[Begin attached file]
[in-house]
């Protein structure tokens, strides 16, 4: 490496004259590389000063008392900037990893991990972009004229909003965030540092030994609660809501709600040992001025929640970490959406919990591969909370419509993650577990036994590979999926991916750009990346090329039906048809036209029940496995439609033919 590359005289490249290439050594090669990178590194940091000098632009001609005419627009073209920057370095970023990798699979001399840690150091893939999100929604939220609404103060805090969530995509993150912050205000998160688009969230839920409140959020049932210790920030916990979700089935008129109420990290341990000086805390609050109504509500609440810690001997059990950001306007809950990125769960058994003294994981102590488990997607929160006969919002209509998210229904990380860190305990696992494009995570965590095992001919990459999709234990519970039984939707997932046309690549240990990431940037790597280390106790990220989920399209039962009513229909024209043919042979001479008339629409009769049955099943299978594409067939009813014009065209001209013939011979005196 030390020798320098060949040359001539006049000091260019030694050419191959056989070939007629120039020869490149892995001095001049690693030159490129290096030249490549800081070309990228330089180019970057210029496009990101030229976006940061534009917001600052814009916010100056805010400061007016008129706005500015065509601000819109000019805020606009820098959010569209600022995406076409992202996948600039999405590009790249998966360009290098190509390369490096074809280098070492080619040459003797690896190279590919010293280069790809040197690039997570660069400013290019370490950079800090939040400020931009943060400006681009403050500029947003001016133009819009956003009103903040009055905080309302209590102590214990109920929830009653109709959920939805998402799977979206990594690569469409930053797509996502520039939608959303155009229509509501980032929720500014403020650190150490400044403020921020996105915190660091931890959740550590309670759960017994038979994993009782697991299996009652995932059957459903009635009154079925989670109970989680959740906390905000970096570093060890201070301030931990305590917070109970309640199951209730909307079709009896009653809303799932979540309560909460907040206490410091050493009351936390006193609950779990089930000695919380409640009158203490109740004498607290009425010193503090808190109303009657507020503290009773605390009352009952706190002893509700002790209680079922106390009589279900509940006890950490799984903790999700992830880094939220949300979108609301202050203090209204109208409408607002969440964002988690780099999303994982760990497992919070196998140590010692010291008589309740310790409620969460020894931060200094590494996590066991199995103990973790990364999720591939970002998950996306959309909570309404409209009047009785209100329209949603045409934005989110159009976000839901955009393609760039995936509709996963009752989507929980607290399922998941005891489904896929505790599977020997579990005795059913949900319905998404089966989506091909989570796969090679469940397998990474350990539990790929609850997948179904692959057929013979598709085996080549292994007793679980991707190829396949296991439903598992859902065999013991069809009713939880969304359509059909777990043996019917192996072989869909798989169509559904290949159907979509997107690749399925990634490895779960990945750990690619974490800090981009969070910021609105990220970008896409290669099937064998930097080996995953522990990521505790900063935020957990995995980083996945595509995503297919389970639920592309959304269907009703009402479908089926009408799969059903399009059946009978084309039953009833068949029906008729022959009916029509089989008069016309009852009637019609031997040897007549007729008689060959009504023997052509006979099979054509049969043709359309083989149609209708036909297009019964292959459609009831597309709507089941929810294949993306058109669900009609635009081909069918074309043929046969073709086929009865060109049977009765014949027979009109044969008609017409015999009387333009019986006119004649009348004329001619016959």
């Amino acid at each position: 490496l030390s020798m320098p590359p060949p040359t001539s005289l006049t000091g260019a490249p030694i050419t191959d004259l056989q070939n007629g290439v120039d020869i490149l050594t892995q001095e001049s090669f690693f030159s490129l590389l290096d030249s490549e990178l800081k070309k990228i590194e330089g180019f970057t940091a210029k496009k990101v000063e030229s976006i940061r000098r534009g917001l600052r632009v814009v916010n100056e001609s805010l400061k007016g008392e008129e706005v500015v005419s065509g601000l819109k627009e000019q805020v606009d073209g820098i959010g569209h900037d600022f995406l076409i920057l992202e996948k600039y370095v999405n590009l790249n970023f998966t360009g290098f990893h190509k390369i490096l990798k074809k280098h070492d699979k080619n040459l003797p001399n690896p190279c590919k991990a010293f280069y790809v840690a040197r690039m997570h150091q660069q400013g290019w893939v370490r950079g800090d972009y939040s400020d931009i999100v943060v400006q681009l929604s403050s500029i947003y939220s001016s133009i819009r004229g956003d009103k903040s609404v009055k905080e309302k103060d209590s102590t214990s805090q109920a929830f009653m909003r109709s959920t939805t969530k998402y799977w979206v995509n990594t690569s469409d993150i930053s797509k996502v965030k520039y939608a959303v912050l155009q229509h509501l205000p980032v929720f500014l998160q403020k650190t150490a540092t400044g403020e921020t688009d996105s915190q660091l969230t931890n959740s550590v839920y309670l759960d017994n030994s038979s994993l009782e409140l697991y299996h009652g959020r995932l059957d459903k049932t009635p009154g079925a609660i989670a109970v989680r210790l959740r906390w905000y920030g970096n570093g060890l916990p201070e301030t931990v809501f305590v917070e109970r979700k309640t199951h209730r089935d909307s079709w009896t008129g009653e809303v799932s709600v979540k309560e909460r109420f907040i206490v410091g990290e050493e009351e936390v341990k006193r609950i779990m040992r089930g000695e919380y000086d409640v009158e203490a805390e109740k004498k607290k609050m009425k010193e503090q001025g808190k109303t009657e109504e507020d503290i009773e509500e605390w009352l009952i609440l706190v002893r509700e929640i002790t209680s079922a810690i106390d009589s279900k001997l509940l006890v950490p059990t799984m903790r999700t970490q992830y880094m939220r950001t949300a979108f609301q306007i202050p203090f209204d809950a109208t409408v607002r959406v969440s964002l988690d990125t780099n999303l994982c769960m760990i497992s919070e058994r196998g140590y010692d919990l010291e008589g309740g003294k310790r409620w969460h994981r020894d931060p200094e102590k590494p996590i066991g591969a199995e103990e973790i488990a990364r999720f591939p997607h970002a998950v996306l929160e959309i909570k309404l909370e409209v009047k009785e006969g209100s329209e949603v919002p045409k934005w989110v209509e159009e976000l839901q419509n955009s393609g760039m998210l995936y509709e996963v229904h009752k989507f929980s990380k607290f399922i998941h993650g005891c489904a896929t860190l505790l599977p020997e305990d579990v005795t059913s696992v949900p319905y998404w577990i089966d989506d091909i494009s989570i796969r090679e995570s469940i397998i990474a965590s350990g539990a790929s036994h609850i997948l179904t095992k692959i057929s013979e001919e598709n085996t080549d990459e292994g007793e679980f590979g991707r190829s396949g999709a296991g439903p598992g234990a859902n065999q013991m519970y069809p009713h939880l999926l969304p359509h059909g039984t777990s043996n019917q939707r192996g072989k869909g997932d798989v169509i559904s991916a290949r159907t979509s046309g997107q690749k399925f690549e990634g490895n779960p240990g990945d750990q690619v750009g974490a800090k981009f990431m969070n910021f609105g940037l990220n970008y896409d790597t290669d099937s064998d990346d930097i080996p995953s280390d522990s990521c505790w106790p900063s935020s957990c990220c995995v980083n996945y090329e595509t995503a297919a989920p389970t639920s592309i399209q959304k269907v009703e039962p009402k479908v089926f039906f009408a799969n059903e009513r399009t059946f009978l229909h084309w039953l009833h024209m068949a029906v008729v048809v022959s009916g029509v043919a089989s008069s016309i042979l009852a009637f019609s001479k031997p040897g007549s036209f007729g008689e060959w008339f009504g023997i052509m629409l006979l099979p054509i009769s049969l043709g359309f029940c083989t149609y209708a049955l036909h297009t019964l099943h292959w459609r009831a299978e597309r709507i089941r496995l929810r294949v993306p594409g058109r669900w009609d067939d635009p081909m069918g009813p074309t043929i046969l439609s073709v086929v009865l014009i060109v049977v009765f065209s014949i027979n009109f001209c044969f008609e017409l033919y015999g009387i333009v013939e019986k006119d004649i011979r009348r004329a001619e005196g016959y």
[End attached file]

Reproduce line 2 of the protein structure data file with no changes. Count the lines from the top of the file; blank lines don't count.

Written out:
């Protein structure tokens, strides 16, 4: 490496004259590389000063008392900037990893991990972009004229909003965030540092030994609660809501709600040992001025929640970490959406919990591969909370419509993650577990036994590979999926991916750009990346090329039906048809036209029940496995439609033919 590359005289490249290439050594090669990178590194940091000098632009001609005419627009073209920057370095970023990798699979001399840690150091893939999100929604939220609404103060805090969530995509993150912050205000998160688009969230839920409140959020049932210790920030916990979700089935008129109420990290341990000086805390609050109504509500609440810690001997059990950001306007809950990125769960058994003294994981102590488990997607929160006969919002209509998210229904990380860190305990696992494009995570965590095992001919990459999709234990519970039984939707997932046309690549240990990431940037790597280390106790990220989920399209039962009513229909024209043919042979001479008339629409009769049955099943299978594409067939009813014009065209001209013939011979005196 030390020798320098060949040359001539006049000091260019030694050419191959056989070939007629120039020869490149892995001095001049690693030159490129290096030249490549800081070309990228330089180019970057210029496009990101030229976006940061534009917001600052814009916010100056805010400061007016008129706005500015065509601000819109000019805020606009820098959010569209600022995406076409992202996948600039999405590009790249998966360009290098190509390369490096074809280098070492080619040459003797690896190279590919010293280069790809040197690039997570660069400013290019370490950079800090939040400020931009943060400006681009403050500029947003001016133009819009956003009103903040009055905080309302209590102590214990109920929830009653109709959920939805998402799977979206990594690569469409930053797509996502520039939608959303155009229509509501980032929720500014403020650190150490400044403020921020996105915190660091931890959740550590309670759960017994038979994993009782697991299996009652995932059957459903009635009154079925989670109970989680959740906390905000970096570093060890201070301030931990305590917070109970309640199951209730909307079709009896009653809303799932979540309560909460907040206490410091050493009351936390006193609950779990089930000695919380409640009158203490109740004498607290009425010193503090808190109303009657507020503290009773605390009352009952706190002893509700002790209680079922106390009589279900509940006890950490799984903790999700992830880094939220949300979108609301202050203090209204109208409408607002969440964002988690780099999303994982760990497992919070196998140590010692010291008589309740310790409620969460020894931060200094590494996590066991199995103990973790990364999720591939970002998950996306959309909570309404409209009047009785209100329209949603045409934005989110159009976000839901955009393609760039995936509709996963009752989507929980607290399922998941005891489904896929505790599977020997579990005795059913949900319905998404089966989506091909989570796969090679469940397998990474350990539990790929609850997948179904692959057929013979598709085996080549292994007793679980991707190829396949296991439903598992859902065999013991069809009713939880969304359509059909777990043996019917192996072989869909798989169509559904290949159907979509997107690749399925990634490895779960990945750990690619974490800090981009969070910021609105990220970008896409290669099937064998930097080996995953522990990521505790900063935020957990995995980083996945595509995503297919389970639920592309959304269907009703009402479908089926009408799969059903399009059946009978084309039953009833068949029906008729022959009916029509089989008069016309009852009637019609031997040897007549007729008689060959009504023997052509006979099979054509049969043709359309083989149609209708036909297009019964292959459609009831597309709507089941929810294949993306058109669900009609635009081909069918074309043929046969073709086929009865060109049977009765014949027979009109044969008609017409015999009387333009019986006119004649009348004329001619016959």